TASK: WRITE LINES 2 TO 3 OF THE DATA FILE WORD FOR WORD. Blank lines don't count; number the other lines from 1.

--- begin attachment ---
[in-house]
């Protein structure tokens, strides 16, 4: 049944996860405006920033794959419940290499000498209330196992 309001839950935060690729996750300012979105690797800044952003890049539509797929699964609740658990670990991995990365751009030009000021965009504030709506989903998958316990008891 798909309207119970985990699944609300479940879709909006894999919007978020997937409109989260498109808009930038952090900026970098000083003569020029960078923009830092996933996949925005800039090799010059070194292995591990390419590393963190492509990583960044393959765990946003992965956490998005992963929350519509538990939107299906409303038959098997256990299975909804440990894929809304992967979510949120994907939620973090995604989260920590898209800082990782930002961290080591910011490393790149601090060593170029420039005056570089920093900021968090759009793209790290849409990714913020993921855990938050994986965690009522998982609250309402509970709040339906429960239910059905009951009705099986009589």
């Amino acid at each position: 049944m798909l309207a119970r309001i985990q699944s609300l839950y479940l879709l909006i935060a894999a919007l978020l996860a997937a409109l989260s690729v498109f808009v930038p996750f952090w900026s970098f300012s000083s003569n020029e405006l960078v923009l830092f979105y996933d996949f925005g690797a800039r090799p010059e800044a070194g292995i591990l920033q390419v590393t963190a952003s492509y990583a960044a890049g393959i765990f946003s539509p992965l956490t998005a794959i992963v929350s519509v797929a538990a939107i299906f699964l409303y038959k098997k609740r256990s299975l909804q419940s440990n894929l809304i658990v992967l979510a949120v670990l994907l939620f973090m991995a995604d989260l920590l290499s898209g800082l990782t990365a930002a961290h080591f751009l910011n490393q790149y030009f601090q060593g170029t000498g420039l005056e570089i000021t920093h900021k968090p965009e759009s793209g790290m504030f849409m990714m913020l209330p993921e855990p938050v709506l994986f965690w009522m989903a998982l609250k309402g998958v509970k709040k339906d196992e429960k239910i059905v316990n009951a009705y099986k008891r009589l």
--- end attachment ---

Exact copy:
């Protein structure tokens, strides 16, 4: 049944996860405006920033794959419940290499000498209330196992 309001839950935060690729996750300012979105690797800044952003890049539509797929699964609740658990670990991995990365751009030009000021965009504030709506989903998958316990008891 798909309207119970985990699944609300479940879709909006894999919007978020997937409109989260498109808009930038952090900026970098000083003569020029960078923009830092996933996949925005800039090799010059070194292995591990390419590393963190492509990583960044393959765990946003992965956490998005992963929350519509538990939107299906409303038959098997256990299975909804440990894929809304992967979510949120994907939620973090995604989260920590898209800082990782930002961290080591910011490393790149601090060593170029420039005056570089920093900021968090759009793209790290849409990714913020993921855990938050994986965690009522998982609250309402509970709040339906429960239910059905009951009705099986009589």
């Amino acid at each position: 049944m798909l309207a119970r309001i985990q699944s609300l839950y479940l879709l909006i935060a894999a919007l978020l996860a997937a409109l989260s690729v498109f808009v930038p996750f952090w900026s970098f300012s000083s003569n020029e405006l960078v923009l830092f979105y996933d996949f925005g690797a800039r090799p010059e800044a070194g292995i591990l920033q390419v590393t963190a952003s492509y990583a960044a890049g393959i765990f946003s539509p992965l956490t998005a794959i992963v929350s519509v797929a538990a939107i299906f699964l409303y038959k098997k609740r256990s299975l909804q419940s440990n894929l809304i658990v992967l979510a949120v670990l994907l939620f973090m991995a995604d989260l920590l290499s898209g800082l990782t990365a930002a961290h080591f751009l910011n490393q790149y030009f601090q060593g170029t000498g420039l005056e570089i000021t920093h900021k968090p965009e759009s793209g790290m504030f849409m990714m913020l209330p993921e855990p938050v709506l994986f965690w009522m989903a998982l609250k309402g998958v509970k709040k339906d196992e429960k239910i059905v316990n009951a009705y099986k008891r009589l």